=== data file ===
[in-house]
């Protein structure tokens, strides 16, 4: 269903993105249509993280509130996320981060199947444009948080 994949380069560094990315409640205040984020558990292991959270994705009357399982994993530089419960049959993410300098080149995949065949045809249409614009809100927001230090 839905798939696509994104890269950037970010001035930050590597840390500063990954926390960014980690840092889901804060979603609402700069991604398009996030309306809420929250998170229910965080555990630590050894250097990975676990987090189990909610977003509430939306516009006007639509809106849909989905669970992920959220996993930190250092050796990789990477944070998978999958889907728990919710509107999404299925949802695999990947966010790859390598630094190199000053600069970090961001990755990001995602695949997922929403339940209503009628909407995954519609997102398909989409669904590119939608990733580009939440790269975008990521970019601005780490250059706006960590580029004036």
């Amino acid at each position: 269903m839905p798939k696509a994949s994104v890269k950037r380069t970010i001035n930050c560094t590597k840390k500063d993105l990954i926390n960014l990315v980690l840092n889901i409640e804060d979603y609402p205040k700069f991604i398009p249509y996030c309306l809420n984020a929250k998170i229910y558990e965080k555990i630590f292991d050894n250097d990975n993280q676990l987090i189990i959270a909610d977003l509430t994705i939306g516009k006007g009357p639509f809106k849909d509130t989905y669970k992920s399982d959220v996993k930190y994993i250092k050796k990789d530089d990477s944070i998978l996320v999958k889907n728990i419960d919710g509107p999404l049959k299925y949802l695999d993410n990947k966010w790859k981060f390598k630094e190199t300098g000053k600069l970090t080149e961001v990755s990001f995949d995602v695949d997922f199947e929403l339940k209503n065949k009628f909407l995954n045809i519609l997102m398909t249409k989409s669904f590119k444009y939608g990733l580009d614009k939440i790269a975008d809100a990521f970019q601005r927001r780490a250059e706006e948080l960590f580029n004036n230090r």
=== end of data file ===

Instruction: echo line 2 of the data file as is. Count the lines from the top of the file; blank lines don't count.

């Protein structure tokens, strides 16, 4: 269903993105249509993280509130996320981060199947444009948080 994949380069560094990315409640205040984020558990292991959270994705009357399982994993530089419960049959993410300098080149995949065949045809249409614009809100927001230090 839905798939696509994104890269950037970010001035930050590597840390500063990954926390960014980690840092889901804060979603609402700069991604398009996030309306809420929250998170229910965080555990630590050894250097990975676990987090189990909610977003509430939306516009006007639509809106849909989905669970992920959220996993930190250092050796990789990477944070998978999958889907728990919710509107999404299925949802695999990947966010790859390598630094190199000053600069970090961001990755990001995602695949997922929403339940209503009628909407995954519609997102398909989409669904590119939608990733580009939440790269975008990521970019601005780490250059706006960590580029004036």